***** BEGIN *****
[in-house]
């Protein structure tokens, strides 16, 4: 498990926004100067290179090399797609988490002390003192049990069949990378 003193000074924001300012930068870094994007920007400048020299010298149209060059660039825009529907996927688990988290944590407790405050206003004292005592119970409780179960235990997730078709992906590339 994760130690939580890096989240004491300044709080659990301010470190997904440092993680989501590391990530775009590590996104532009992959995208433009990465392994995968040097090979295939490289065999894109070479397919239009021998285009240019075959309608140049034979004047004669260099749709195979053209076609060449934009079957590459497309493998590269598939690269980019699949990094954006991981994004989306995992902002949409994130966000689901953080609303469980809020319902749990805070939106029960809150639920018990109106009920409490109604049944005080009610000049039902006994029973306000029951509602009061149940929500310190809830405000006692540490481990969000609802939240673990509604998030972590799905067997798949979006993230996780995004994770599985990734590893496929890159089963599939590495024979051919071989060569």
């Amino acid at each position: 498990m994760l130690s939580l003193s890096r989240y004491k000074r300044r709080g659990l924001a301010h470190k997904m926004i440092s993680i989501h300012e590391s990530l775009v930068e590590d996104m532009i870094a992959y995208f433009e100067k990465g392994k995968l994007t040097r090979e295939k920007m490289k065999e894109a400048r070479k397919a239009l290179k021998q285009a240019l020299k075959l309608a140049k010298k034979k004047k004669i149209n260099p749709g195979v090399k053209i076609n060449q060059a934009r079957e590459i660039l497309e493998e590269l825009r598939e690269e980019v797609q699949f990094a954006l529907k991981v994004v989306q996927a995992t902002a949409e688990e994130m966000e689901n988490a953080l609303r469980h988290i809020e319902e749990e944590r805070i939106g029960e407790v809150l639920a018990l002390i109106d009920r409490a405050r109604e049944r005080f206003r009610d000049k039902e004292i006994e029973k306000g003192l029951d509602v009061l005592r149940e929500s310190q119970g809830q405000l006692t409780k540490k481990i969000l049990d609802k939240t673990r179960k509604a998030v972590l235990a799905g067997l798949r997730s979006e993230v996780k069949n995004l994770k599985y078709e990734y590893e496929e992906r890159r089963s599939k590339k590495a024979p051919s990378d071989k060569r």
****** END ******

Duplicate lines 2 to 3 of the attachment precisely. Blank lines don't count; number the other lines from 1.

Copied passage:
């Protein structure tokens, strides 16, 4: 498990926004100067290179090399797609988490002390003192049990069949990378 003193000074924001300012930068870094994007920007400048020299010298149209060059660039825009529907996927688990988290944590407790405050206003004292005592119970409780179960235990997730078709992906590339 994760130690939580890096989240004491300044709080659990301010470190997904440092993680989501590391990530775009590590996104532009992959995208433009990465392994995968040097090979295939490289065999894109070479397919239009021998285009240019075959309608140049034979004047004669260099749709195979053209076609060449934009079957590459497309493998590269598939690269980019699949990094954006991981994004989306995992902002949409994130966000689901953080609303469980809020319902749990805070939106029960809150639920018990109106009920409490109604049944005080009610000049039902006994029973306000029951509602009061149940929500310190809830405000006692540490481990969000609802939240673990509604998030972590799905067997798949979006993230996780995004994770599985990734590893496929890159089963599939590495024979051919071989060569």
């Amino acid at each position: 498990m994760l130690s939580l003193s890096r989240y004491k000074r300044r709080g659990l924001a301010h470190k997904m926004i440092s993680i989501h300012e590391s990530l775009v930068e590590d996104m532009i870094a992959y995208f433009e100067k990465g392994k995968l994007t040097r090979e295939k920007m490289k065999e894109a400048r070479k397919a239009l290179k021998q285009a240019l020299k075959l309608a140049k010298k034979k004047k004669i149209n260099p749709g195979v090399k053209i076609n060449q060059a934009r079957e590459i660039l497309e493998e590269l825009r598939e690269e980019v797609q699949f990094a954006l529907k991981v994004v989306q996927a995992t902002a949409e688990e994130m966000e689901n988490a953080l609303r469980h988290i809020e319902e749990e944590r805070i939106g029960e407790v809150l639920a018990l002390i109106d009920r409490a405050r109604e049944r005080f206003r009610d000049k039902e004292i006994e029973k306000g003192l029951d509602v009061l005592r149940e929500s310190q119970g809830q405000l006692t409780k540490k481990i969000l049990d609802k939240t673990r179960k509604a998030v972590l235990a799905g067997l798949r997730s979006e993230v996780k069949n995004l994770k599985y078709e990734y590893e496929e992906r890159r089963s599939k590339k590495a024979p051919s990378d071989k060569r």